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Garbled messages and corrupted translations

An Erratum to this article was published on 01 April 2010

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Abstract

Following transcription, genomic information begins a long journey toward translation of its nucleotide sequence into the amino acids of a protein. In eukaryotes, synthesized pre-mRNAs become processed to mature mRNAs by 5′-end capping, splicing, 3′-end cleavage and polyadenylation in the nucleus, before being scrutinized for premature stop codons. Each step requires high precision and control to ensure that an intact and readable message is exported to the cytoplasm before finally becoming translated. Two important aspects of these processes are accurately managed by ribonucleoprotein machineries—the spliceosome and the ribosome. Recently, several natural products targeting these macromolecular assemblies have been reported. For the first time in eukaryotes, these molecules allow chemical disruption and dissection of the sophisticated machinery that regulates post-transcriptional events. Beyond their great potential as bioprobes for investigating mRNA regulation and protein synthesis, these compounds also show promise in opening new therapeutic approaches.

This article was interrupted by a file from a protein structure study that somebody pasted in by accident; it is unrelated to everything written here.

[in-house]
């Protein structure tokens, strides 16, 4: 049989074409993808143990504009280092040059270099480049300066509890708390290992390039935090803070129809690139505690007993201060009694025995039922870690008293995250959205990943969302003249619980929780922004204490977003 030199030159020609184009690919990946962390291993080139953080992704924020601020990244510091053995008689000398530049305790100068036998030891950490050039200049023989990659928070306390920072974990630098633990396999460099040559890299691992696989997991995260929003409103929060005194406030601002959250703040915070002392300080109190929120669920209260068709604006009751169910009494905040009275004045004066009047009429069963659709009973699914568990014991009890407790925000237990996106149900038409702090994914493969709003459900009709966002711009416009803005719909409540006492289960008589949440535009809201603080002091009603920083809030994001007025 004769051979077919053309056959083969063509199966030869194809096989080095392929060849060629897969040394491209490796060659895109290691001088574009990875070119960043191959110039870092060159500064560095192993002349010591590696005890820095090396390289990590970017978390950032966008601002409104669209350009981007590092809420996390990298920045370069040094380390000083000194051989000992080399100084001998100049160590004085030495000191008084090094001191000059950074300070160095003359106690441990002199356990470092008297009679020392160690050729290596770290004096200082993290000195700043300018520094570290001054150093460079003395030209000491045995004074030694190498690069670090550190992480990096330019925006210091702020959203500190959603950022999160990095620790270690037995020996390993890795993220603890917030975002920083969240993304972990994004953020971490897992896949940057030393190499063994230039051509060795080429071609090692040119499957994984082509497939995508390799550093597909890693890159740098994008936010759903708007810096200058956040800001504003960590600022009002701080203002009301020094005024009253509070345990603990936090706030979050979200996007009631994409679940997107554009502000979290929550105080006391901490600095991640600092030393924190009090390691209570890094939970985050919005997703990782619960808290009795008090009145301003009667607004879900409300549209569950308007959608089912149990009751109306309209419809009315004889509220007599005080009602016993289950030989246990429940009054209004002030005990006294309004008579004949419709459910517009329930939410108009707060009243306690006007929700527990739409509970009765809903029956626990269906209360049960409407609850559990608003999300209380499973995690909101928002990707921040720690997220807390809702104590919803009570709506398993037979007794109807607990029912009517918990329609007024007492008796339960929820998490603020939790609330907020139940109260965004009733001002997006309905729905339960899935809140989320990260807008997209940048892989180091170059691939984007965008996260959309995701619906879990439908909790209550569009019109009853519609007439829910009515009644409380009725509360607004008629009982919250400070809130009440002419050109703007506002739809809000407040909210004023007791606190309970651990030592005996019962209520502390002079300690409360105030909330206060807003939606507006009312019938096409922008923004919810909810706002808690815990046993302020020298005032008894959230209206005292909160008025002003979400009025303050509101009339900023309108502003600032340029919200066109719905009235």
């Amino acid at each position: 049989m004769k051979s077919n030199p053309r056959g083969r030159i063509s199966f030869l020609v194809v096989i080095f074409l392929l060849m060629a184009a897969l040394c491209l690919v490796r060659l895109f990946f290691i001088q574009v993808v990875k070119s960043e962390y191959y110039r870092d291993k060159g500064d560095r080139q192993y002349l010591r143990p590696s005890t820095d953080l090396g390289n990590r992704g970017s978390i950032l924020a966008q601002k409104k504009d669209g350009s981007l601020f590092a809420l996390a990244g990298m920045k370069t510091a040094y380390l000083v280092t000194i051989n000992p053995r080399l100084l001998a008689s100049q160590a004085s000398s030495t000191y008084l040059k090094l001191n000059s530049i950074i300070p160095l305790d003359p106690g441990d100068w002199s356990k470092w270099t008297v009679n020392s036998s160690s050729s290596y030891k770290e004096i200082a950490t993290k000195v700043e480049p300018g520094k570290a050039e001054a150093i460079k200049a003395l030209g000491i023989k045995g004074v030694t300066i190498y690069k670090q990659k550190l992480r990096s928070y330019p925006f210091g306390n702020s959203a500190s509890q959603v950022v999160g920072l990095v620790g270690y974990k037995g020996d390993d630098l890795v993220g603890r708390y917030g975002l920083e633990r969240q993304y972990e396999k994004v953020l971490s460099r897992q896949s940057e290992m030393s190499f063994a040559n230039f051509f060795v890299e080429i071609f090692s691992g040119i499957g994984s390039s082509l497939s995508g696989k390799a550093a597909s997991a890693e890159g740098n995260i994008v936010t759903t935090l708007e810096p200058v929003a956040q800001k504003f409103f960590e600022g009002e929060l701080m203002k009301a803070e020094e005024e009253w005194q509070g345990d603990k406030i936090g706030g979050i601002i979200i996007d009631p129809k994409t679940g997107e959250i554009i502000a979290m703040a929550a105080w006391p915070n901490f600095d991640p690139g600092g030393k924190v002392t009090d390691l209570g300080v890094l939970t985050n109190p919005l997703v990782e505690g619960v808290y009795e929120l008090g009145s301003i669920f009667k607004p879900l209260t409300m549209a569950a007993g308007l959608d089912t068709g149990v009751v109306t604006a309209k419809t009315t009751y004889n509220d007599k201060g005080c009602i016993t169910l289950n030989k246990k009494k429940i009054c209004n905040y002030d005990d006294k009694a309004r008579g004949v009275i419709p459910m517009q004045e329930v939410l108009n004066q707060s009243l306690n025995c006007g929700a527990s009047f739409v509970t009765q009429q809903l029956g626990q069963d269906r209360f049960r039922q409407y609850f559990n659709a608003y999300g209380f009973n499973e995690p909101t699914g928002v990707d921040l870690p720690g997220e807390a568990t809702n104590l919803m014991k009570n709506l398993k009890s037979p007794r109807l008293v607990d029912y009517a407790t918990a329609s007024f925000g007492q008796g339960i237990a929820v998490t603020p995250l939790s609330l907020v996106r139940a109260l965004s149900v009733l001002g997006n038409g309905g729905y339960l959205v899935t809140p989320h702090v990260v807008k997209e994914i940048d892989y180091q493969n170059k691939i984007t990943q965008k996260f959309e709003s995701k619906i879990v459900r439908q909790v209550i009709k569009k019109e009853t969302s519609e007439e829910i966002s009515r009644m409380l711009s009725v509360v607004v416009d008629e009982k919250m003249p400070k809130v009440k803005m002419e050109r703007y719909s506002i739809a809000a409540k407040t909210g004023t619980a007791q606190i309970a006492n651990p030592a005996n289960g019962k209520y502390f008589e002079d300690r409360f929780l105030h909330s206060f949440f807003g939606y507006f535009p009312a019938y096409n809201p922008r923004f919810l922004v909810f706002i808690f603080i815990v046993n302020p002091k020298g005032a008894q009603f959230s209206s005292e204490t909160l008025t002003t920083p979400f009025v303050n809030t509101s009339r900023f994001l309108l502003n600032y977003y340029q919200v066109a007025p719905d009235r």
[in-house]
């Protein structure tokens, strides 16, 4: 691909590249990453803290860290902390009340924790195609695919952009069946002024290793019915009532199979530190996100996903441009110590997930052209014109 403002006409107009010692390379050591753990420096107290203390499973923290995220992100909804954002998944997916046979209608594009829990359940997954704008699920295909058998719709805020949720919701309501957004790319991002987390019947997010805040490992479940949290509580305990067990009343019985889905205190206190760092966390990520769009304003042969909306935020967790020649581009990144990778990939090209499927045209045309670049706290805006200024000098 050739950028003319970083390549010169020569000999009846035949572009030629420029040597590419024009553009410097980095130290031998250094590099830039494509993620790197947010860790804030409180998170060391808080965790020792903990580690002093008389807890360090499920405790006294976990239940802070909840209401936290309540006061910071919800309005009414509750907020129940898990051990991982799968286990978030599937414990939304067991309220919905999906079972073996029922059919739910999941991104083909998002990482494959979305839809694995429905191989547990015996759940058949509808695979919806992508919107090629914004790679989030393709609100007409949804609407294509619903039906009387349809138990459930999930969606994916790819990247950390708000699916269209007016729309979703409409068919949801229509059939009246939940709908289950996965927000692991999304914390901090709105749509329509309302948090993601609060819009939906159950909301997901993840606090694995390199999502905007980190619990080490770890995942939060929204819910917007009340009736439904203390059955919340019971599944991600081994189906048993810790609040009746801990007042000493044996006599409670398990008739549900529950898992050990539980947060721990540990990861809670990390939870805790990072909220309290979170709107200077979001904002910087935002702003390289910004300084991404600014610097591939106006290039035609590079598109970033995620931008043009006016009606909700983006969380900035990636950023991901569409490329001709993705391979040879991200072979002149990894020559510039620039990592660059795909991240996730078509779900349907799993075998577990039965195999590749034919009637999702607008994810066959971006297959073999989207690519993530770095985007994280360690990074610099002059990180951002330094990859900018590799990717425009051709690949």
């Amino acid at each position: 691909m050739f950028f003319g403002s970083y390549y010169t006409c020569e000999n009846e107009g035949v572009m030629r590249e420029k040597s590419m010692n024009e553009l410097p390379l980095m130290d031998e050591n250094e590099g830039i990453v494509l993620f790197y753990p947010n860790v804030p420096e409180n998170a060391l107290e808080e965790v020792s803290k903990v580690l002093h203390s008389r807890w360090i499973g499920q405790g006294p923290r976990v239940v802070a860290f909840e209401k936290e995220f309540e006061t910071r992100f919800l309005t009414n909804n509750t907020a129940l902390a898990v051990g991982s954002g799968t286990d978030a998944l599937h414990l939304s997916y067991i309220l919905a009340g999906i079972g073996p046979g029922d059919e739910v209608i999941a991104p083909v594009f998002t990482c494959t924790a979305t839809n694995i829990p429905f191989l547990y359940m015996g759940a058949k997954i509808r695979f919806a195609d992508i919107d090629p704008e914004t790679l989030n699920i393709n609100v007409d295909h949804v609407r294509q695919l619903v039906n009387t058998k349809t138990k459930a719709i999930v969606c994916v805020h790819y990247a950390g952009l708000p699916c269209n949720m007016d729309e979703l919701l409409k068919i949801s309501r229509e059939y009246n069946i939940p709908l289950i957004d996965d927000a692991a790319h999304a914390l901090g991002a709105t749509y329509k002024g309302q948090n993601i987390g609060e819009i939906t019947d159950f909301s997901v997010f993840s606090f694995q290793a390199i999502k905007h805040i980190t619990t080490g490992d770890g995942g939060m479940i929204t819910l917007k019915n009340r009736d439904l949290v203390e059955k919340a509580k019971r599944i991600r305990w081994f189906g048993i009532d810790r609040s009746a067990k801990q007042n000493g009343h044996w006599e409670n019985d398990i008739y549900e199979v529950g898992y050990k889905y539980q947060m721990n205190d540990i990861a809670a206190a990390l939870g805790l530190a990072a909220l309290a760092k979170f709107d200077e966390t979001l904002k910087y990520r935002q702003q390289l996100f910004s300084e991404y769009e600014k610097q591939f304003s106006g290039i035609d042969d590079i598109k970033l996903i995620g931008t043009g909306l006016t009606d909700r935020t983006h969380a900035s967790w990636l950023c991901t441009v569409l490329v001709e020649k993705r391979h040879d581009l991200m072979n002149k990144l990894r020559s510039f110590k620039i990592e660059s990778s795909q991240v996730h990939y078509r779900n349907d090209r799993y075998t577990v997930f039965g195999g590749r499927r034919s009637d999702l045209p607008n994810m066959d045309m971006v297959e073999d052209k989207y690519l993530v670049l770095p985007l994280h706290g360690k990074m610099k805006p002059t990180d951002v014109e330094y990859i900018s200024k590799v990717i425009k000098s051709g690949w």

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Figure 1
Figure 2: Recognition of sequences around the intron-exon borders by splicing factors.
Figure 3: Simplified summary of eukaryotic translation initiation.
Figure 4: The eukaryotic translation elongation cycle.

Change history

  • 18 March 2010

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Acknowledgements

We thank J.O. Liu of the Johns Hopkins University School of Medicine for his support and for making an unpublished manuscript available to us.

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Schneider-Poetsch, T., Usui, T., Kaida, D. et al. Garbled messages and corrupted translations. Nat Chem Biol 6, 189–198 (2010). https://doi.org/10.1038/nchembio.326

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